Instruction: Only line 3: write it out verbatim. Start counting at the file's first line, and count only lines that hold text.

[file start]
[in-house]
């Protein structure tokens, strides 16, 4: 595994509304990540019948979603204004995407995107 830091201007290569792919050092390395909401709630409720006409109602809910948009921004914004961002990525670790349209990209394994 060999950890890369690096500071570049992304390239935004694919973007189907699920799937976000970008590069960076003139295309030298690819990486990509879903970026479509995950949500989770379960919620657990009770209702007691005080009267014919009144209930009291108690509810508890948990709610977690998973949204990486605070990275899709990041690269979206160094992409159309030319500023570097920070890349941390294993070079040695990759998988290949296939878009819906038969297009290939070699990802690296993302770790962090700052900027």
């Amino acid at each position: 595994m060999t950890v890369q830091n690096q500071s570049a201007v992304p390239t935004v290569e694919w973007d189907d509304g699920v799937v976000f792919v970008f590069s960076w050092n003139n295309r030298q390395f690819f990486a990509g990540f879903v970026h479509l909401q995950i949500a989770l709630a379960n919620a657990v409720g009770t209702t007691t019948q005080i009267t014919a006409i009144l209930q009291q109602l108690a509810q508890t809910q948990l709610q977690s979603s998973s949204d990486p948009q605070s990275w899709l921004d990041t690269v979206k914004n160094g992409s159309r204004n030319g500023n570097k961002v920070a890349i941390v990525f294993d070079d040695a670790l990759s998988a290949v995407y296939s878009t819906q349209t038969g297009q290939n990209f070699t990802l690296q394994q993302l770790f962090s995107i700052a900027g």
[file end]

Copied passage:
């Amino acid at each position: 595994m060999t950890v890369q830091n690096q500071s570049a201007v992304p390239t935004v290569e694919w973007d189907d509304g699920v799937v976000f792919v970008f590069s960076w050092n003139n295309r030298q390395f690819f990486a990509g990540f879903v970026h479509l909401q995950i949500a989770l709630a379960n919620a657990v409720g009770t209702t007691t019948q005080i009267t014919a006409i009144l209930q009291q109602l108690a509810q508890t809910q948990l709610q977690s979603s998973s949204d990486p948009q605070s990275w899709l921004d990041t690269v979206k914004n160094g992409s159309r204004n030319g500023n570097k961002v920070a890349i941390v990525f294993d070079d040695a670790l990759s998988a290949v995407y296939s878009t819906q349209t038969g297009q290939n990209f070699t990802l690296q394994q993302l770790f962090s995107i700052a900027g």